Because OSINT information is available to everyone, bad actors have access to it as well. That means that, whether you are monitoring it or not, they are. And they are using OSINT data for malicious reasons, including:
- Targeted identification – Bad actors gather information about an individual using email surveillance and social media profiling to target the person with personalized phishing and social engineering scams. The bad actor might pose as a legitimate software vendor known to be used by the target, or they might impersonate the target’s boss in a text message.
- Exploit publicly known vulnerabilities – While security teams use OSINT data to discover known vulnerabilities of platforms and applications to reduce their attack surfaces, threat actors use the same information to hunt for and exploit unpatched systems.
- Dark Web data – Threat actors can search the dark web for mentions of the company’s brand, employee emails, usernames, credentials, accounts, and corporate entry points to leverage in a targeted attack. They can even purchase previously compromised user credentials.
While it is possible to conduct OSINT research independently, the task is both labor- and time-consuming. The good news is that several tools can help you search, consolidate, analyze, and leverage the data. Some of these tools are free; others require a subscription. Many provide APIs so you can use the information in your other cybersecurity tools. Below are a few of the popular tools to help you get started.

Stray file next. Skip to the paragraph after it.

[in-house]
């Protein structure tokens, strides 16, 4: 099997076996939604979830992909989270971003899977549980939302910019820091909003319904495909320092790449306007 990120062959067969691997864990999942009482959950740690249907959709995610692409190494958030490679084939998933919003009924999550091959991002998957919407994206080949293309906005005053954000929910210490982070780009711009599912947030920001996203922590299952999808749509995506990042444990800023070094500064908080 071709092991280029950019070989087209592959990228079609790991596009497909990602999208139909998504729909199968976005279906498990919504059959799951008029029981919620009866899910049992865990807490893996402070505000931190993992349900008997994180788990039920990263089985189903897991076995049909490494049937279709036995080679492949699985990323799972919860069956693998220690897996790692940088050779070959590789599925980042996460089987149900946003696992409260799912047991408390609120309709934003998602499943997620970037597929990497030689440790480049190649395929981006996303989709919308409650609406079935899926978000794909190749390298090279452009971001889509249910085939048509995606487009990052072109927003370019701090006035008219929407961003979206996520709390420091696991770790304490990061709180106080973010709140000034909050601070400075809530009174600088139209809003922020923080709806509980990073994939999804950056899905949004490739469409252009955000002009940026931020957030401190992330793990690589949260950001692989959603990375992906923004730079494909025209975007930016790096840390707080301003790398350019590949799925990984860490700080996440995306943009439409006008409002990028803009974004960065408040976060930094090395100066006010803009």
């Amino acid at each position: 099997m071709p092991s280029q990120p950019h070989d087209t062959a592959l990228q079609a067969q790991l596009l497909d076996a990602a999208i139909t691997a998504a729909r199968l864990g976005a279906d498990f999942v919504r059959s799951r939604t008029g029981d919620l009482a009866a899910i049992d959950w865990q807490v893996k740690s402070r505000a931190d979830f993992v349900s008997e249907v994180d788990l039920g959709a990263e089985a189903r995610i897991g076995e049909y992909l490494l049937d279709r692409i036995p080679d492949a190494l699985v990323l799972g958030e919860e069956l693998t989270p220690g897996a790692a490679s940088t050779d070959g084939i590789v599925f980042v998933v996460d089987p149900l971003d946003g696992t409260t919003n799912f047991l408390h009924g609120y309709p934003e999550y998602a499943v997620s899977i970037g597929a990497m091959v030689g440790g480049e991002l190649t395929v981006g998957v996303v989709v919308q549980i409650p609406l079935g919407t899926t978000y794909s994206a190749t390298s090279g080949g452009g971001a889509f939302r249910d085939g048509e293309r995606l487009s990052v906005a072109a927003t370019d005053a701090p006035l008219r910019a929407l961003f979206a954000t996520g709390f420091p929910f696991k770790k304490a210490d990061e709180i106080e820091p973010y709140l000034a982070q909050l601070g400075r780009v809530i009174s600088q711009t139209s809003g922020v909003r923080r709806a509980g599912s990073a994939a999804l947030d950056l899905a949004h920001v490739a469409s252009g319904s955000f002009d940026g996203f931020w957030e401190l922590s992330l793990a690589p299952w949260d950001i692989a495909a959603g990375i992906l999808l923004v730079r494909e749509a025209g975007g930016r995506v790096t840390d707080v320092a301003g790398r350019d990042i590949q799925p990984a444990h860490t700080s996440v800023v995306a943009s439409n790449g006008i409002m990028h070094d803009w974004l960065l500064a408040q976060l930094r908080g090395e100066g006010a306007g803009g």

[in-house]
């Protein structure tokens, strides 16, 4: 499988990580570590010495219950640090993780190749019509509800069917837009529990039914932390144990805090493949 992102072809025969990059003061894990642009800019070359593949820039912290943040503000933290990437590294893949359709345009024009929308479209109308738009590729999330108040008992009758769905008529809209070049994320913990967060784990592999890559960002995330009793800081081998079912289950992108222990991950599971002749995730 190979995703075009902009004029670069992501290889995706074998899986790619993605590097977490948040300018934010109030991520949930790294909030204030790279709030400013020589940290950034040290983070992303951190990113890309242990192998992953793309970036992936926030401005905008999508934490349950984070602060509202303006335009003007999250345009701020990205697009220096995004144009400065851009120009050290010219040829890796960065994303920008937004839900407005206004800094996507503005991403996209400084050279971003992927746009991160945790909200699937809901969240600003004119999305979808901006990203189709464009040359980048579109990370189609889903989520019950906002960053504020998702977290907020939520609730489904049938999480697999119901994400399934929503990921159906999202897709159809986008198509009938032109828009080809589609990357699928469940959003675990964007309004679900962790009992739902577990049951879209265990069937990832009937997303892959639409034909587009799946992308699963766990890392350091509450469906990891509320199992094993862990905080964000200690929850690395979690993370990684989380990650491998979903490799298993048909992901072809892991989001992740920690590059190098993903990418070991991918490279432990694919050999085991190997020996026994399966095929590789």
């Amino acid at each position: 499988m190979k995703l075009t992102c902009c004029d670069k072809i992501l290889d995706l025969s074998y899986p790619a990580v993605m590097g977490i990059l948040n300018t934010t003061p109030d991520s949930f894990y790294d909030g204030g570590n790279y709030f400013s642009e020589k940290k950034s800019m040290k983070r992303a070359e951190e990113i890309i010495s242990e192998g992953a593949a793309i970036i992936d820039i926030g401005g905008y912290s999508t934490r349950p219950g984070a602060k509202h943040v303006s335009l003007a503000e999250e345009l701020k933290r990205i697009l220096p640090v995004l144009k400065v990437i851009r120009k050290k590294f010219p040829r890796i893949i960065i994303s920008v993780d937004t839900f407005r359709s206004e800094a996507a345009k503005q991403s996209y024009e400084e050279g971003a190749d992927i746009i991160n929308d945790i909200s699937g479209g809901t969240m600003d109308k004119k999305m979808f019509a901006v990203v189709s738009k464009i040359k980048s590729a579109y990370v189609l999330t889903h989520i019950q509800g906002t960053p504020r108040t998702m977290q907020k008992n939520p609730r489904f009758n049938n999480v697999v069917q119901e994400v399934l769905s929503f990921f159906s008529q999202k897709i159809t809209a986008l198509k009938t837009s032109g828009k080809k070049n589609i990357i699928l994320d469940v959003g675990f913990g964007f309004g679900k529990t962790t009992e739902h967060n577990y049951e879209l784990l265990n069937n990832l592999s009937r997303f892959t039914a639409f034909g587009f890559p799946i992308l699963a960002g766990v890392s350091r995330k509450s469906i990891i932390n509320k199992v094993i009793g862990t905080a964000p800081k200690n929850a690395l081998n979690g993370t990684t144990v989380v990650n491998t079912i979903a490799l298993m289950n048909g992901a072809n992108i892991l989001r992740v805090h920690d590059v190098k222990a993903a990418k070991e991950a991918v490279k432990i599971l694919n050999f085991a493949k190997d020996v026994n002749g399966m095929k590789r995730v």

- Maltego – Collects information from websites, dark web forums, social media, and other online sources and maps the data into a visual format, making it easier to spot vulnerability patterns.
- Shodan – Monitors all your organization’s devices and networks accessible from the internet and helps you find potential security threats.
- theHarvester – Gathers information from OSINT sources to identify any information that can be seen about the organization, such as emails, sub-domains, employee names, open ports, etc.
- Recon-ng – Reduces the time it takes to consolidate information from OSINT sources, including websites, social media, DNS records, and the dark web.